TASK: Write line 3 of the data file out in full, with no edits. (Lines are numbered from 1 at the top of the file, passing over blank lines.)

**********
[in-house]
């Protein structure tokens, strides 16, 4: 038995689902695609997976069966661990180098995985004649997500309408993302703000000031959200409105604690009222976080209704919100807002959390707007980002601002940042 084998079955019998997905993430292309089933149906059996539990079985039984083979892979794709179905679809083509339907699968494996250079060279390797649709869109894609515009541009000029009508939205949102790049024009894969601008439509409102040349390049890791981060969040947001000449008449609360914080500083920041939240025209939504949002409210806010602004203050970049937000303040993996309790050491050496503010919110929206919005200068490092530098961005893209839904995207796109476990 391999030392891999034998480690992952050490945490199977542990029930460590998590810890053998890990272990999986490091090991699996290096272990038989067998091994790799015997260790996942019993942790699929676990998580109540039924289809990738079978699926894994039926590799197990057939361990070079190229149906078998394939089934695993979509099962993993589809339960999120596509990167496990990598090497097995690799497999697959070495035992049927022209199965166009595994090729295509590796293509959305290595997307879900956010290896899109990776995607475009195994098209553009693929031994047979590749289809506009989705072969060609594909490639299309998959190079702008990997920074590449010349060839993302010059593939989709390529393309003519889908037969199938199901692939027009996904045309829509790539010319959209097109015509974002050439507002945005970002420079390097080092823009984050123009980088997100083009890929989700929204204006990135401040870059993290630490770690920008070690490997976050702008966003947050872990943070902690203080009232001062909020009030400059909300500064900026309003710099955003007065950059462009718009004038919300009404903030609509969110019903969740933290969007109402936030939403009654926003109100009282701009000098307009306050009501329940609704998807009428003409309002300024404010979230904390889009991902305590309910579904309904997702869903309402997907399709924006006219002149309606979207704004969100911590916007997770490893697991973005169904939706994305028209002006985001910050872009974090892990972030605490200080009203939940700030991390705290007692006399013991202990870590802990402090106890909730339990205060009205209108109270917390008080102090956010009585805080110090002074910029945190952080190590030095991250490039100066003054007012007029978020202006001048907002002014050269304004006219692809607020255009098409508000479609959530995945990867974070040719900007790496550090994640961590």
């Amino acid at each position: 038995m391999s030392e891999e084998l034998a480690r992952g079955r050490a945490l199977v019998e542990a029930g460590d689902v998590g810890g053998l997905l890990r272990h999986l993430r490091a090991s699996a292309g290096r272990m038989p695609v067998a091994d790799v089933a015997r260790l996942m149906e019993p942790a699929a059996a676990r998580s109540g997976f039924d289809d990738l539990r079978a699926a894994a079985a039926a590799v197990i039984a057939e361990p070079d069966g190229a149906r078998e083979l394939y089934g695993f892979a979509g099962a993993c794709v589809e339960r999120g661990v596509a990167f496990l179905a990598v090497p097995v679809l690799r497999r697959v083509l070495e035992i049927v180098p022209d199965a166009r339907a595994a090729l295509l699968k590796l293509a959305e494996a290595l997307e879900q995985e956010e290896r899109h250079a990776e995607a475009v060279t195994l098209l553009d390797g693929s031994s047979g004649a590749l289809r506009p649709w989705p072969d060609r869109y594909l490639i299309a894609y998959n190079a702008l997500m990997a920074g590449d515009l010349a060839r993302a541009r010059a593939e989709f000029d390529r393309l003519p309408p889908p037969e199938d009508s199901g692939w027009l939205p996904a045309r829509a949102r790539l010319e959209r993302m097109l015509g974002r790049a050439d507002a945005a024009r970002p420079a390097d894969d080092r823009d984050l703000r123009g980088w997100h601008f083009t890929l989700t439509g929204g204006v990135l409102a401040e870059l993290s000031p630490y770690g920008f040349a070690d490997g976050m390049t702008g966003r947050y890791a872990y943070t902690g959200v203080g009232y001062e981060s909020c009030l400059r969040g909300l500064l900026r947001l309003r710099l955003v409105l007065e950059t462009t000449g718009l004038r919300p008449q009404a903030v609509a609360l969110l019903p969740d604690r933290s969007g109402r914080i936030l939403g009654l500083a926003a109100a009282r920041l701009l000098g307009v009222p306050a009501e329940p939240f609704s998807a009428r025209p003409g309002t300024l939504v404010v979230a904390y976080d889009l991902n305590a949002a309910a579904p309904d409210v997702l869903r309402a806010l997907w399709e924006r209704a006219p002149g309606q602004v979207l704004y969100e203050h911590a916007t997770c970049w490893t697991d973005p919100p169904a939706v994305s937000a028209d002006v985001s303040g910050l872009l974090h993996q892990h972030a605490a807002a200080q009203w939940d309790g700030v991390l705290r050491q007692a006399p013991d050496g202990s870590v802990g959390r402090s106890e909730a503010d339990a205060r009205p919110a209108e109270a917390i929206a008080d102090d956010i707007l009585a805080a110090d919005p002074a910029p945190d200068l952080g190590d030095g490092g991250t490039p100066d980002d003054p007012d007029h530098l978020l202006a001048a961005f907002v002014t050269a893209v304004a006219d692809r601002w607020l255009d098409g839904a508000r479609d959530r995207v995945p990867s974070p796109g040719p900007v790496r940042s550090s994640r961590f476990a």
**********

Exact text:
């Amino acid at each position: 038995m391999s030392e891999e084998l034998a480690r992952g079955r050490a945490l199977v019998e542990a029930g460590d689902v998590g810890g053998l997905l890990r272990h999986l993430r490091a090991s699996a292309g290096r272990m038989p695609v067998a091994d790799v089933a015997r260790l996942m149906e019993p942790a699929a059996a676990r998580s109540g997976f039924d289809d990738l539990r079978a699926a894994a079985a039926a590799v197990i039984a057939e361990p070079d069966g190229a149906r078998e083979l394939y089934g695993f892979a979509g099962a993993c794709v589809e339960r999120g661990v596509a990167f496990l179905a990598v090497p097995v679809l690799r497999r697959v083509l070495e035992i049927v180098p022209d199965a166009r339907a595994a090729l295509l699968k590796l293509a959305e494996a290595l997307e879900q995985e956010e290896r899109h250079a990776e995607a475009v060279t195994l098209l553009d390797g693929s031994s047979g004649a590749l289809r506009p649709w989705p072969d060609r869109y594909l490639i299309a894609y998959n190079a702008l997500m990997a920074g590449d515009l010349a060839r993302a541009r010059a593939e989709f000029d390529r393309l003519p309408p889908p037969e199938d009508s199901g692939w027009l939205p996904a045309r829509a949102r790539l010319e959209r993302m097109l015509g974002r790049a050439d507002a945005a024009r970002p420079a390097d894969d080092r823009d984050l703000r123009g980088w997100h601008f083009t890929l989700t439509g929204g204006v990135l409102a401040e870059l993290s000031p630490y770690g920008f040349a070690d490997g976050m390049t702008g966003r947050y890791a872990y943070t902690g959200v203080g009232y001062e981060s909020c009030l400059r969040g909300l500064l900026r947001l309003r710099l955003v409105l007065e950059t462009t000449g718009l004038r919300p008449q009404a903030v609509a609360l969110l019903p969740d604690r933290s969007g109402r914080i936030l939403g009654l500083a926003a109100a009282r920041l701009l000098g307009v009222p306050a009501e329940p939240f609704s998807a009428r025209p003409g309002t300024l939504v404010v979230a904390y976080d889009l991902n305590a949002a309910a579904p309904d409210v997702l869903r309402a806010l997907w399709e924006r209704a006219p002149g309606q602004v979207l704004y969100e203050h911590a916007t997770c970049w490893t697991d973005p919100p169904a939706v994305s937000a028209d002006v985001s303040g910050l872009l974090h993996q892990h972030a605490a807002a200080q009203w939940d309790g700030v991390l705290r050491q007692a006399p013991d050496g202990s870590v802990g959390r402090s106890e909730a503010d339990a205060r009205p919110a209108e109270a917390i929206a008080d102090d956010i707007l009585a805080a110090d919005p002074a910029p945190d200068l952080g190590d030095g490092g991250t490039p100066d980002d003054p007012d007029h530098l978020l202006a001048a961005f907002v002014t050269a893209v304004a006219d692809r601002w607020l255009d098409g839904a508000r479609d959530r995207v995945p990867s974070p796109g040719p900007v790496r940042s550090s994640r961590f476990a």